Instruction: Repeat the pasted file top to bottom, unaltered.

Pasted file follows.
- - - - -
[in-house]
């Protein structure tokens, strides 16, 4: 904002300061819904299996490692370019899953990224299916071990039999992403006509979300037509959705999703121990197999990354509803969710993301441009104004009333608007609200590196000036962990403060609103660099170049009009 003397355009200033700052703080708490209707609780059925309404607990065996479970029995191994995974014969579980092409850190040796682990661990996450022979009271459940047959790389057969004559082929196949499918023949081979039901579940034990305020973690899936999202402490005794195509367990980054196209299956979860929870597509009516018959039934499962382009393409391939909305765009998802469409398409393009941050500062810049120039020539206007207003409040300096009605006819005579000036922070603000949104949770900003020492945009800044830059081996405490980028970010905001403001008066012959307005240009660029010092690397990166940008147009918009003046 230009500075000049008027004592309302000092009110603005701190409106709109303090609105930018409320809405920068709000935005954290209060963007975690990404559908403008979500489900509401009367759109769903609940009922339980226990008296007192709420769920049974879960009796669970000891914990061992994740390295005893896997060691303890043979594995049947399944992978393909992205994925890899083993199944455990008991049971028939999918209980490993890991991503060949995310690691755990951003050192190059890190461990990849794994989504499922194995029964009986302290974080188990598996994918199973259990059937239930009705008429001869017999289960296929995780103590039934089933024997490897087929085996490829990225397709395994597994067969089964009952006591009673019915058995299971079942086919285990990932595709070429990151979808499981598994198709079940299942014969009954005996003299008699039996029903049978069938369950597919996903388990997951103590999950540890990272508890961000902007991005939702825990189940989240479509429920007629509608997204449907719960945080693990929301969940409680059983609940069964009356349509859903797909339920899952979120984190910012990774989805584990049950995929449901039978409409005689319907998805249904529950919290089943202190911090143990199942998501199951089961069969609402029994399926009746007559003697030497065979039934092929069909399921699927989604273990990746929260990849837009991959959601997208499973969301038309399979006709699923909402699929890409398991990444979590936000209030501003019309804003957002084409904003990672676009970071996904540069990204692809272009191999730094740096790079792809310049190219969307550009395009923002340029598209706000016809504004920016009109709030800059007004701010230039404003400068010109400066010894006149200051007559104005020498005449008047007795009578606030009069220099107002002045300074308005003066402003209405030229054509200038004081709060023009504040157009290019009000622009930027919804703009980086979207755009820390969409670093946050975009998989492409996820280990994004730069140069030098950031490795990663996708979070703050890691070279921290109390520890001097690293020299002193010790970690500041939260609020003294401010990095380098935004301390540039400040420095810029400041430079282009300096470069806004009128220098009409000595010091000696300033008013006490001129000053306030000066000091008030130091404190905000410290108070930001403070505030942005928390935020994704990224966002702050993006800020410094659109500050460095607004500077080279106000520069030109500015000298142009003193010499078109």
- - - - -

[in-house]
């Protein structure tokens, strides 16, 4: 904002300061819904299996490692370019899953990224299916071990039999992403006509979300037509959705999703121990197999990354509803969710993301441009104004009333608007609200590196000036962990403060609103660099170049009009 003397355009200033700052703080708490209707609780059925309404607990065996479970029995191994995974014969579980092409850190040796682990661990996450022979009271459940047959790389057969004559082929196949499918023949081979039901579940034990305020973690899936999202402490005794195509367990980054196209299956979860929870597509009516018959039934499962382009393409391939909305765009998802469409398409393009941050500062810049120039020539206007207003409040300096009605006819005579000036922070603000949104949770900003020492945009800044830059081996405490980028970010905001403001008066012959307005240009660029010092690397990166940008147009918009003046 230009500075000049008027004592309302000092009110603005701190409106709109303090609105930018409320809405920068709000935005954290209060963007975690990404559908403008979500489900509401009367759109769903609940009922339980226990008296007192709420769920049974879960009796669970000891914990061992994740390295005893896997060691303890043979594995049947399944992978393909992205994925890899083993199944455990008991049971028939999918209980490993890991991503060949995310690691755990951003050192190059890190461990990849794994989504499922194995029964009986302290974080188990598996994918199973259990059937239930009705008429001869017999289960296929995780103590039934089933024997490897087929085996490829990225397709395994597994067969089964009952006591009673019915058995299971079942086919285990990932595709070429990151979808499981598994198709079940299942014969009954005996003299008699039996029903049978069938369950597919996903388990997951103590999950540890990272508890961000902007991005939702825990189940989240479509429920007629509608997204449907719960945080693990929301969940409680059983609940069964009356349509859903797909339920899952979120984190910012990774989805584990049950995929449901039978409409005689319907998805249904529950919290089943202190911090143990199942998501199951089961069969609402029994399926009746007559003697030497065979039934092929069909399921699927989604273990990746929260990849837009991959959601997208499973969301038309399979006709699923909402699929890409398991990444979590936000209030501003019309804003957002084409904003990672676009970071996904540069990204692809272009191999730094740096790079792809310049190219969307550009395009923002340029598209706000016809504004920016009109709030800059007004701010230039404003400068010109400066010894006149200051007559104005020498005449008047007795009578606030009069220099107002002045300074308005003066402003209405030229054509200038004081709060023009504040157009290019009000622009930027919804703009980086979207755009820390969409670093946050975009998989492409996820280990994004730069140069030098950031490795990663996708979070703050890691070279921290109390520890001097690293020299002193010790970690500041939260609020003294401010990095380098935004301390540039400040420095810029400041430079282009300096470069806004009128220098009409000595010091000696300033008013006490001129000053306030000066000091008030130091404190905000410290108070930001403070505030942005928390935020994704990224966002702050993006800020410094659109500050460095607004500077080279106000520069030109500015000298142009003193010499078109």